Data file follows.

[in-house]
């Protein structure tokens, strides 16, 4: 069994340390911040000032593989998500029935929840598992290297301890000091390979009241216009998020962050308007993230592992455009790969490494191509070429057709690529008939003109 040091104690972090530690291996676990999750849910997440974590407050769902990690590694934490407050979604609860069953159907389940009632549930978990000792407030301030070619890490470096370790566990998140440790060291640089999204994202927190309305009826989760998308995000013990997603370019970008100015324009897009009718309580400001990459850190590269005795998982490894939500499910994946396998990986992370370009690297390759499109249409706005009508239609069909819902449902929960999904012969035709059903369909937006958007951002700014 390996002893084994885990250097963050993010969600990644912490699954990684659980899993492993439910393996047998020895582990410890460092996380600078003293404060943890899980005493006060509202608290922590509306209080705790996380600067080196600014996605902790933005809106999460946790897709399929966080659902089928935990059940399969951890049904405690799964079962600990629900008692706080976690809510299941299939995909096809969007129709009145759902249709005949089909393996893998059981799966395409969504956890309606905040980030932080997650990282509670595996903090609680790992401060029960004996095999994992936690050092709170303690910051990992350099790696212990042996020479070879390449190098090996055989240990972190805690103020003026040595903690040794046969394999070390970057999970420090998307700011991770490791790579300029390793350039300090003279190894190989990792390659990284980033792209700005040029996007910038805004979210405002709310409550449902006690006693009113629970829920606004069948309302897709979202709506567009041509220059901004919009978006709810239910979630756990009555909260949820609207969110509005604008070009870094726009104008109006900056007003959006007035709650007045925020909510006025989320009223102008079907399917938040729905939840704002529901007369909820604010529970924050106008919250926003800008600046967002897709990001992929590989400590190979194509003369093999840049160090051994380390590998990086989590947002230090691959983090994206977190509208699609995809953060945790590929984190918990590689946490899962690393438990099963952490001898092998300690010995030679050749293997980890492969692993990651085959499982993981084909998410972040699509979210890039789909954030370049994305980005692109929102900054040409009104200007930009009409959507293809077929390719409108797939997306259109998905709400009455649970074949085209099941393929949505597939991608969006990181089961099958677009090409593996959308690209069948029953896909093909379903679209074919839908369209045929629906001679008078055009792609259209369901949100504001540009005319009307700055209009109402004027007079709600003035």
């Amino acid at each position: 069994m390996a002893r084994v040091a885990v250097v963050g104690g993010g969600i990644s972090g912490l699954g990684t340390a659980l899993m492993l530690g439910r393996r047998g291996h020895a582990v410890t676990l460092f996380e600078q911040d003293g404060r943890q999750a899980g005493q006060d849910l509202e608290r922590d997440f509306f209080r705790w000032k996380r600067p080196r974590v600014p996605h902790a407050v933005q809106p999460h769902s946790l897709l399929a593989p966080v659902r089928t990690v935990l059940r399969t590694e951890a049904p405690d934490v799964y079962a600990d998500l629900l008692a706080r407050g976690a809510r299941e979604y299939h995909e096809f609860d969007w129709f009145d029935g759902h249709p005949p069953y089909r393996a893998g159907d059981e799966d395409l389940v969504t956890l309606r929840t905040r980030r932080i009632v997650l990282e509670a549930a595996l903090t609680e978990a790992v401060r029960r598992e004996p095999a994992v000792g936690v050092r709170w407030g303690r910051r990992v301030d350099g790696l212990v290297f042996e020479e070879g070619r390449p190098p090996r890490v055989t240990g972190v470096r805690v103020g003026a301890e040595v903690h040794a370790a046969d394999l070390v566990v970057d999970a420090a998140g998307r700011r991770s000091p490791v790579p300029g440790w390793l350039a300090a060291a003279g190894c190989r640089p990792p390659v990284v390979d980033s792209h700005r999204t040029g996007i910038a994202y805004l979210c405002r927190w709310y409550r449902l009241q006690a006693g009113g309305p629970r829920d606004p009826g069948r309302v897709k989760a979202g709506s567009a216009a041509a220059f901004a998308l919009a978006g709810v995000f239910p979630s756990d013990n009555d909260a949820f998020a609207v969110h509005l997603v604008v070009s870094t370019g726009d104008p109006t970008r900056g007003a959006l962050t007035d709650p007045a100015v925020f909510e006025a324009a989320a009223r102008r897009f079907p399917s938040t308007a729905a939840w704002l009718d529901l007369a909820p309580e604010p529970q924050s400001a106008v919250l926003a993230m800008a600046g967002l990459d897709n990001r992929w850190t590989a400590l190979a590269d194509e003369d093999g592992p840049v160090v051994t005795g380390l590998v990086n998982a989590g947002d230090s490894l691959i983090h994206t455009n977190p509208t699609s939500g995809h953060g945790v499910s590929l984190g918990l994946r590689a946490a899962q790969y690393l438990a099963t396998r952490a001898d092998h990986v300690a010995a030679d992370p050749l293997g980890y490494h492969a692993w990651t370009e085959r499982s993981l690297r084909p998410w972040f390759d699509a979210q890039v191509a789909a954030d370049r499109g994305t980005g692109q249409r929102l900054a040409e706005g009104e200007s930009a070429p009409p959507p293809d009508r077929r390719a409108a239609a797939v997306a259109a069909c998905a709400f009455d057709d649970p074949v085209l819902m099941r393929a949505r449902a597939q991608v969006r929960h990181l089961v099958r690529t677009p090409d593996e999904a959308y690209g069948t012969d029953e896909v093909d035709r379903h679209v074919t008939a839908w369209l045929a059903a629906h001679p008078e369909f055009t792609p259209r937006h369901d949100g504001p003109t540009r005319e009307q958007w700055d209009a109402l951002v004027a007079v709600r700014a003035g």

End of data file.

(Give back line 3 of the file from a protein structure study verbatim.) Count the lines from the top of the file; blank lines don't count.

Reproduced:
């Amino acid at each position: 069994m390996a002893r084994v040091a885990v250097v963050g104690g993010g969600i990644s972090g912490l699954g990684t340390a659980l899993m492993l530690g439910r393996r047998g291996h020895a582990v410890t676990l460092f996380e600078q911040d003293g404060r943890q999750a899980g005493q006060d849910l509202e608290r922590d997440f509306f209080r705790w000032k996380r600067p080196r974590v600014p996605h902790a407050v933005q809106p999460h769902s946790l897709l399929a593989p966080v659902r089928t990690v935990l059940r399969t590694e951890a049904p405690d934490v799964y079962a600990d998500l629900l008692a706080r407050g976690a809510r299941e979604y299939h995909e096809f609860d969007w129709f009145d029935g759902h249709p005949p069953y089909r393996a893998g159907d059981e799966d395409l389940v969504t956890l309606r929840t905040r980030r932080i009632v997650l990282e509670a549930a595996l903090t609680e978990a790992v401060r029960r598992e004996p095999a994992v000792g936690v050092r709170w407030g303690r910051r990992v301030d350099g790696l212990v290297f042996e020479e070879g070619r390449p190098p090996r890490v055989t240990g972190v470096r805690v103020g003026a301890e040595v903690h040794a370790a046969d394999l070390v566990v970057d999970a420090a998140g998307r700011r991770s000091p490791v790579p300029g440790w390793l350039a300090a060291a003279g190894c190989r640089p990792p390659v990284v390979d980033s792209h700005r999204t040029g996007i910038a994202y805004l979210c405002r927190w709310y409550r449902l009241q006690a006693g009113g309305p629970r829920d606004p009826g069948r309302v897709k989760a979202g709506s567009a216009a041509a220059f901004a998308l919009a978006g709810v995000f239910p979630s756990d013990n009555d909260a949820f998020a609207v969110h509005l997603v604008v070009s870094t370019g726009d104008p109006t970008r900056g007003a959006l962050t007035d709650p007045a100015v925020f909510e006025a324009a989320a009223r102008r897009f079907p399917s938040t308007a729905a939840w704002l009718d529901l007369a909820p309580e604010p529970q924050s400001a106008v919250l926003a993230m800008a600046g967002l990459d897709n990001r992929w850190t590989a400590l190979a590269d194509e003369d093999g592992p840049v160090v051994t005795g380390l590998v990086n998982a989590g947002d230090s490894l691959i983090h994206t455009n977190p509208t699609s939500g995809h953060g945790v499910s590929l984190g918990l994946r590689a946490a899962q790969y690393l438990a099963t396998r952490a001898d092998h990986v300690a010995a030679d992370p050749l293997g980890y490494h492969a692993w990651t370009e085959r499982s993981l690297r084909p998410w972040f390759d699509a979210q890039v191509a789909a954030d370049r499109g994305t980005g692109q249409r929102l900054a040409e706005g009104e200007s930009a070429p009409p959507p293809d009508r077929r390719a409108a239609a797939v997306a259109a069909c998905a709400f009455d057709d649970p074949v085209l819902m099941r393929a949505r449902a597939q991608v969006r929960h990181l089961v099958r690529t677009p090409d593996e999904a959308y690209g069948t012969d029953e896909v093909d035709r379903h679209v074919t008939a839908w369209l045929a059903a629906h001679p008078e369909f055009t792609p259209r937006h369901d949100g504001p003109t540009r005319e009307q958007w700055d209009a109402l951002v004027a007079v709600r700014a003035g």